While the two seven-figure coins offered at Heritage Auctions’ 2012
Florida United Numismatists auctions — a 1793 Flowing Hair, Chain,
With Periods cent graded Mint State 65 brown and an 1829 Capped Head
half eagle graded Proof 64 — both brought $1.38 million, multiples
more than their last times at the auction block, not all lots
established record prices.
While some coins from the Dr. and Mrs. Steven L. Duckor Collection
of Saint-Gaudens $20 double eagles set records, others performed at or
below expectations. For example, a 1931 example graded Mint State 66
that was formerly in the collection of Louis E. Eliasberg Sr. sold
within expectations for $126,500. That price was an improvement on the
$17,600 that it realized in 1982 when it was offered as part of the
Eliasberg estate, and comparable to three 2007 auction offerings where
similarly graded examples realized $126,500 to $143,750.
In contrast, the Duckor Collection’s top lot, a 1921 double eagle
graded MS-66, realized $747,500 — big money, but less than the
$1,092,500 that a peer example brought as part of the Philip Morse
Collection in 2005. Duckor’s coin had last appeared at auction in 1984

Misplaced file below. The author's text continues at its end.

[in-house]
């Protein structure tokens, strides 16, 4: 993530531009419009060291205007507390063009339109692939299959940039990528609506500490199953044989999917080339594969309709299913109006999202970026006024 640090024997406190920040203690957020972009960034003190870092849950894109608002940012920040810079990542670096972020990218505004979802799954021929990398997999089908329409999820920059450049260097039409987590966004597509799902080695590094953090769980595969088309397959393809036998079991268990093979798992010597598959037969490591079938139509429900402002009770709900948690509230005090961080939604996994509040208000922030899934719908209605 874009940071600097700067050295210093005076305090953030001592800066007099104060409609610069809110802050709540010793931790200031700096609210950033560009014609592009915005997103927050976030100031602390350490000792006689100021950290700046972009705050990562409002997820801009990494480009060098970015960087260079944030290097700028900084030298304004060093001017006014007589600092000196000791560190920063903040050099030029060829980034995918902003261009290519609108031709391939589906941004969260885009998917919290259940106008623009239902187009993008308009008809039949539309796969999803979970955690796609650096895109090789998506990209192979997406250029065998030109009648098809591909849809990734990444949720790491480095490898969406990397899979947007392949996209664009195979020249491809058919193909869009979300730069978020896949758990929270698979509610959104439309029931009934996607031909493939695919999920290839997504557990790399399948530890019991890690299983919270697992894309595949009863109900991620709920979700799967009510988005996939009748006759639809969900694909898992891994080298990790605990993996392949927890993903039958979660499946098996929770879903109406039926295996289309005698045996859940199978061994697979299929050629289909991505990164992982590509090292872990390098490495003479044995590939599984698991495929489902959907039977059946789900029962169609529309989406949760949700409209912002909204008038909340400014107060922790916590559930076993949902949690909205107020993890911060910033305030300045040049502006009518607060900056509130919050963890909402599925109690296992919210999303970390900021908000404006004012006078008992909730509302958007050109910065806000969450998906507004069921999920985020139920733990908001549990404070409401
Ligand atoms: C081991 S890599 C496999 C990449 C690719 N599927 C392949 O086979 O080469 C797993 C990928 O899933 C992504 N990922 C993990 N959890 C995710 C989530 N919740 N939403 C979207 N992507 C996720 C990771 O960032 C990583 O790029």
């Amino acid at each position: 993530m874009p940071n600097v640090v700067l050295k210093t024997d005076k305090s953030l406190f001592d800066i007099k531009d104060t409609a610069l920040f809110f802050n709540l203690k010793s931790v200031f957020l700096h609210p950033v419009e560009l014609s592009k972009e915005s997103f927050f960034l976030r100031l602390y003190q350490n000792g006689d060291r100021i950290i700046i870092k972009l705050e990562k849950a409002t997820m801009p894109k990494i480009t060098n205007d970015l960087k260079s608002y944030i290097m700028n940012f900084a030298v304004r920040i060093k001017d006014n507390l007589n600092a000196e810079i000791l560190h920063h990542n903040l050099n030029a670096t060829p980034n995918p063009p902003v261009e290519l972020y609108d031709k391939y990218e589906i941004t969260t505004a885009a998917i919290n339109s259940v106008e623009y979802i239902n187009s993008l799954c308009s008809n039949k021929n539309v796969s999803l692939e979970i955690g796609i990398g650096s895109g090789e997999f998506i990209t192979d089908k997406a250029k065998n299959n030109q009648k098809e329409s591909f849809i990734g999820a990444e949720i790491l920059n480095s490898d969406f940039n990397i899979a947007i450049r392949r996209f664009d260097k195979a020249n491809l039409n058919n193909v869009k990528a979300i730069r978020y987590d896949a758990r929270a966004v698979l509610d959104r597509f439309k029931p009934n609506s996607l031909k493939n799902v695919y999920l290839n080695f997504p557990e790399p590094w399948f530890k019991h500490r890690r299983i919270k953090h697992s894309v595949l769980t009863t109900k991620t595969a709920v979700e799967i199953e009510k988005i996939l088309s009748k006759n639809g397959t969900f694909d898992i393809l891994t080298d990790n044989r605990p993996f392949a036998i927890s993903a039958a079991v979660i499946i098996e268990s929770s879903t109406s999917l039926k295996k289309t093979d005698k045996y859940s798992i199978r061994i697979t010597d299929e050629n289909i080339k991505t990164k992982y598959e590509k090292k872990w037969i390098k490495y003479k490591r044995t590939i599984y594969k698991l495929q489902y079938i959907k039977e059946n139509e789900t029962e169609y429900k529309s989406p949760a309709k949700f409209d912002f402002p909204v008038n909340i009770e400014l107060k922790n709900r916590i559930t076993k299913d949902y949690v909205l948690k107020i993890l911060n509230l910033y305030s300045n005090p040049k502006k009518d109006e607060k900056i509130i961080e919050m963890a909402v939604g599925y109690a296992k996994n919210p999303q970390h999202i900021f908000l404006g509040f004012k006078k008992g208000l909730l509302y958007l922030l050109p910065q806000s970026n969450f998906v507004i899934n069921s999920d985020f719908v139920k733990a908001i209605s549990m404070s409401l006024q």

where it brought $57,500.
Sometimes auction descriptions provide the price that a coin last
sold for at auction, seemingly to support a coin’s value. This tactic
was used for some lots in the Teton Ranch Collection of often
finest-known Numismatic Guaranty Corp. certified Indian Head 5-cent
coins. Most of the high-value lots sold for less than the prices
achieved at their last public offering as noted in the catalog.
The collection’s top lot, an MS-64 1916 Doubled Die Obverse 5-cent
coin, a legendary rarity, realized $172,500. The same coin brought
$276,000 when offered at an April 2008 Bowers and Merena auction.
A 1919-S 5-cent piece graded MS-66 by Numismatic Guaranty Corp
realized $25,300, a far cry from its last trip to auction in 2008
where it brought $92,000, while an NGC MS-66★ 1918-S 5-cent coin
realized $23,000 in contrast to the $51,750 that it brought at a 2009 auction.
Perhaps most the most cautionary result was a 1926-S Indian Head
5-cent coin that sold for $92,000, a seemingly strong price until one
considers that at its last offering in April 2008 it brought $322,000,
establishing a record price for a 1926-S 5-cent coin. ■